The former Chief Justice of the Family Court, Elizabeth Evatt, said Warwick's malevolent violence against the court and those connected with it destroyed many lives "and caused deep grief and irreparable harm to his victims, their families and to many of us in the Court. "
She spoke of the shock when the homes of the three judges were attacked.
"The families of David Opas, Pearl Watson and the other victims of Warwick's violence
must have some sense of relief now that he has been brought to justice," Justice Evatt said this afternoon.
"However, none of us who have been so deeply affected by his crimes can ever forget those who were his victims. Nothing can repair the grave harms he has caused to so many."
She thanked NSW Police for their "perseverance in the investigation of these cases"
The Family Court said in a statement today that the events of the 1980s constituted a very dark period in the history of the court.
"Throughout this period, the judges and staff of the court demonstrated enormous courage by
keeping the doors open and continuing to deal with the work required of them in what must have been frightening times," the statement said.
"Hopefully today's outcome provides some relief and resolution for the victims' families and for the many people who were impacted, including current and former judges and staff of the Family Court."
TRAIL OF DESTRUCTION
1979: After five years of marriage Andrea and Leonard John Warwick begin custody battle over one-year-old daughter.
February 22, 1980: Police allege Mr Warwick murdered his brother-in-law, Stephen Blanchard.
February 28, 1980: Stephen Blanchard's body found in Cowan Creek.
June 23, 1980: Family Court judge David Opas, 43, was shot as he answered the door at his unit. It was about a month after Justice Opas reduced Warwick's access to his daughter.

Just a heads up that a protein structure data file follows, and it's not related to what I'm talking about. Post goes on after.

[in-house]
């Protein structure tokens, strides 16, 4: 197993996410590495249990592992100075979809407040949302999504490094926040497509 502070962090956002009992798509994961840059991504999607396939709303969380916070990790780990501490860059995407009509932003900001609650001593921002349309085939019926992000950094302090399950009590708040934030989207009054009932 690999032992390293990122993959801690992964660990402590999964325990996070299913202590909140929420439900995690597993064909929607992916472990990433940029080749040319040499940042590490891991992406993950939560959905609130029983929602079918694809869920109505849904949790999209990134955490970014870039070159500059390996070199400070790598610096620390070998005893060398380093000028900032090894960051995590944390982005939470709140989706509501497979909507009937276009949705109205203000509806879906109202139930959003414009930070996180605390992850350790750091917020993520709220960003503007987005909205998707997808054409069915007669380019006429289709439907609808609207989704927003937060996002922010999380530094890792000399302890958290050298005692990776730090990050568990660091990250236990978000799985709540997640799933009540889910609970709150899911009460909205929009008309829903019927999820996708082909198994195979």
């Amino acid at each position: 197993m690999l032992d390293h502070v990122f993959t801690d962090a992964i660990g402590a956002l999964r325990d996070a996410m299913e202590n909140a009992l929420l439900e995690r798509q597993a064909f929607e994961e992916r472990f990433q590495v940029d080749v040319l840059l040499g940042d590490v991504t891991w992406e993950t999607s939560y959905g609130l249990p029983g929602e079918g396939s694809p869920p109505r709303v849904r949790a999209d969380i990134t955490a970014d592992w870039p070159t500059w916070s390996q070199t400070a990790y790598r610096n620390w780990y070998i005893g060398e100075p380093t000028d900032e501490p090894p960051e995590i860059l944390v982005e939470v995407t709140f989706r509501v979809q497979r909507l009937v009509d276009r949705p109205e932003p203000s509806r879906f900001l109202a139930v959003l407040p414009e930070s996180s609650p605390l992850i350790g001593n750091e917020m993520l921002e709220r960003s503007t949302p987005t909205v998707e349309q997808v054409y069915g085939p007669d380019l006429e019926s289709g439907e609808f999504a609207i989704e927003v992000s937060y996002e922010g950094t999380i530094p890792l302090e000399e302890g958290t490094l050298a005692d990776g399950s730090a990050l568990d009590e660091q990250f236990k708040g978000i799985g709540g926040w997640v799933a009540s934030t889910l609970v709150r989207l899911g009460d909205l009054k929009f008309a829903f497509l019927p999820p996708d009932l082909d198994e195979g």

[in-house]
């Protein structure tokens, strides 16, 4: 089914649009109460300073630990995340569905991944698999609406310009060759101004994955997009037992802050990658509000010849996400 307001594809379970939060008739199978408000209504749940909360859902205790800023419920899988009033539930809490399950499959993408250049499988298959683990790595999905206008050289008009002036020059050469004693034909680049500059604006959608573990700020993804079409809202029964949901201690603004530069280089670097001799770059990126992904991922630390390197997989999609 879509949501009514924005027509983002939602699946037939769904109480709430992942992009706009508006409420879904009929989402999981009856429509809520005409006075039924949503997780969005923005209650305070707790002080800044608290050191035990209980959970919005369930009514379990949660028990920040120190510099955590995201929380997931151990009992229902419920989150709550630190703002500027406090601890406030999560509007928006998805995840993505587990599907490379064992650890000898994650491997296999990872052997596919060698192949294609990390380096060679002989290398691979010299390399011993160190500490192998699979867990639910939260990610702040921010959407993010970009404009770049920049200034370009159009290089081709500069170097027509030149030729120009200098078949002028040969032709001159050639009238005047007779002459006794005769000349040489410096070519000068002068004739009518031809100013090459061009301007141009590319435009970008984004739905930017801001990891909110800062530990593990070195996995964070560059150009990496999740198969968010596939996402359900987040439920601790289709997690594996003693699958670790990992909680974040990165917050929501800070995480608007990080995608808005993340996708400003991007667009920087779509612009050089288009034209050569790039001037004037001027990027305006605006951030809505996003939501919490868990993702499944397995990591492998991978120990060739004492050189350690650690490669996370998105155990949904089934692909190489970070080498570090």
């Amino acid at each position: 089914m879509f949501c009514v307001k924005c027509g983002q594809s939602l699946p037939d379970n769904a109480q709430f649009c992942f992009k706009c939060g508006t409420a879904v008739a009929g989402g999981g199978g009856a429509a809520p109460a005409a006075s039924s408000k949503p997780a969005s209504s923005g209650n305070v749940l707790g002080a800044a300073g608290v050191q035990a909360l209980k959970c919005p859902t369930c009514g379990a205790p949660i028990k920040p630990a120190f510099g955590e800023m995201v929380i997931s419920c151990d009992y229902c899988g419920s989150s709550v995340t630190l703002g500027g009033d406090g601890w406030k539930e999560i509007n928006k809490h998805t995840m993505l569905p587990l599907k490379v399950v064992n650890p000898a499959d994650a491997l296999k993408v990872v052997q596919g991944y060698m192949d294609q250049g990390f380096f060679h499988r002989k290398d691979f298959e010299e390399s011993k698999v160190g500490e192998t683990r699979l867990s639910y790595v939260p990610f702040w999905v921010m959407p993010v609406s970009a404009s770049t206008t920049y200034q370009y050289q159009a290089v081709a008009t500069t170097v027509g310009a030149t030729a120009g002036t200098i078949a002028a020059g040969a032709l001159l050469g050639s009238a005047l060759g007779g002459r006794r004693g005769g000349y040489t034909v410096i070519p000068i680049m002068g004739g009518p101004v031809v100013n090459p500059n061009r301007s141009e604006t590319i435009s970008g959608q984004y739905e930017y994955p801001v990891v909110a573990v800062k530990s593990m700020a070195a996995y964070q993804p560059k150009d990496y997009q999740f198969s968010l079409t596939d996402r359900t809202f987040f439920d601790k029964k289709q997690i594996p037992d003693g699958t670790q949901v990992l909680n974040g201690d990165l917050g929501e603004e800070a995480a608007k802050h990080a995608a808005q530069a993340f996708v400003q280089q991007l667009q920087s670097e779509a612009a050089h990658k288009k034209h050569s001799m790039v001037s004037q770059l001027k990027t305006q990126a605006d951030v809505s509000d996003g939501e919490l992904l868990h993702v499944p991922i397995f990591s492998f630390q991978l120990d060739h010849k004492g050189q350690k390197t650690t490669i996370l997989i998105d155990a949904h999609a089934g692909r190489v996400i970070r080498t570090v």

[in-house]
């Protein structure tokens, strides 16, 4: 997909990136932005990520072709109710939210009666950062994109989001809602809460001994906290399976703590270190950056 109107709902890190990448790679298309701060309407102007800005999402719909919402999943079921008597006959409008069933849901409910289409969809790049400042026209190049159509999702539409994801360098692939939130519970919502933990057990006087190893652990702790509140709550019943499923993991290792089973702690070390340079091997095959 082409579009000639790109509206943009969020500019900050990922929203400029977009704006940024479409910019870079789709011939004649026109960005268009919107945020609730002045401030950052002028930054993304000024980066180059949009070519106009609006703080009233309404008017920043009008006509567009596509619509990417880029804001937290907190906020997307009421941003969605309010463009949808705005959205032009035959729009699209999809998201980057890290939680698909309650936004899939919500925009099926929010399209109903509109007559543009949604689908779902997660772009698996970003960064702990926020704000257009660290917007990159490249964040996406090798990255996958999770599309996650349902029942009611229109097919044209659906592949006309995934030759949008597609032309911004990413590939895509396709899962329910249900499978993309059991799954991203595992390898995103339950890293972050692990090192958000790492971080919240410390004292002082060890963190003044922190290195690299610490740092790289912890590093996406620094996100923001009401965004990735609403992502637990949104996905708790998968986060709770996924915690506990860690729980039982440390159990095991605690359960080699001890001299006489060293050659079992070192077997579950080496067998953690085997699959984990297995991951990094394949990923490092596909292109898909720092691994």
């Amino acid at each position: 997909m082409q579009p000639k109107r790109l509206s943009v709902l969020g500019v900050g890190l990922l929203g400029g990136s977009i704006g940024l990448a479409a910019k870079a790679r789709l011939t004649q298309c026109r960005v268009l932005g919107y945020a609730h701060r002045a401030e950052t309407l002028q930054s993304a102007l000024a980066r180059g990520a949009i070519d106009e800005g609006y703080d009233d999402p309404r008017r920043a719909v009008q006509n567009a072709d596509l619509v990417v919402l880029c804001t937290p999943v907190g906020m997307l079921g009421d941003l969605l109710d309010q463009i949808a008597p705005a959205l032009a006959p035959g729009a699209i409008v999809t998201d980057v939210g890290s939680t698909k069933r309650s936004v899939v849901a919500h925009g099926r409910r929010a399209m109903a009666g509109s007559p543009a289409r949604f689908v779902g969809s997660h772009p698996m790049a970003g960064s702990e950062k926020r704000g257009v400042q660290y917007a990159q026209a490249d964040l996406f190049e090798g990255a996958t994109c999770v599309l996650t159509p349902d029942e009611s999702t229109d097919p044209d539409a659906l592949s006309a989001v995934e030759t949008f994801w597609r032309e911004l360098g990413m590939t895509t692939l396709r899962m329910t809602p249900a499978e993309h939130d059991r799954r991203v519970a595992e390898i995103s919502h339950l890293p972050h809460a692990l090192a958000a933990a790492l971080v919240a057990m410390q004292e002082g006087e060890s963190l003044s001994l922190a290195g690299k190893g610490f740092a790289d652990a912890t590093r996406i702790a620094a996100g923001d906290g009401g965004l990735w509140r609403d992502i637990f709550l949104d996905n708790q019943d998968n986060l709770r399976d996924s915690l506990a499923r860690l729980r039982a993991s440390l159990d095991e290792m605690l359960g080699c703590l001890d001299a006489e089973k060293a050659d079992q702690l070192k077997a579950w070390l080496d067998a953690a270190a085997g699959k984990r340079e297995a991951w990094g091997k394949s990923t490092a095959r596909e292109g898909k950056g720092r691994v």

Mid-1983: Justice Richard Gee makes adverse findings against Warwick in custody case.
February 1984: Explosive material molanite stolen from Sydney quarry followed a week later by detonators and fuses from an affiliated site.
March 6, 1984: A bomb explodes on front doorstep of Justice Gee's Belrose home. The blast injured Gee and his two children, Alison, 12, and Richard, 15, narrowly escaped death.
April 14, 1984: The Family law Court at Parramatta is bombed.
July 4, 1984: Justice Ray Watson's wife Pearl is killed as she opens the door to their unit triggering a bomb.
February, 1985: A bomb put in a car outside Andrea Blanchard's lawyer Gary Watt's former home is discovered. Andrea enlists her sister Judy, a Jehovah's Witness, to help to get out of Sydney by joining a Jehovah's Witness congregation on the mid-north coast.
The week of June 12, 1985: Two break-ins at Jehovah's Witness Kingdom Hall in Casula.
June 9, 1985: A week after the break-ins, the Jehovah's Witness church is bombed. A massive explosion flattens the hall while 150 men, women and children pray, killing Graham Wykes and injuring 14.
July 21, 1985: An inquest into the bombing of Kingdom Hall found only one link to similar bombings, a then-39-year-old Leonard Warwick.
July 2015: Leonard Warwick arrested. Charged with four counts of murder and attempted murder.
July 2020: Leonard Warwick is found guilty of multiple murders but acquitted of the murder of Stephen Blanchard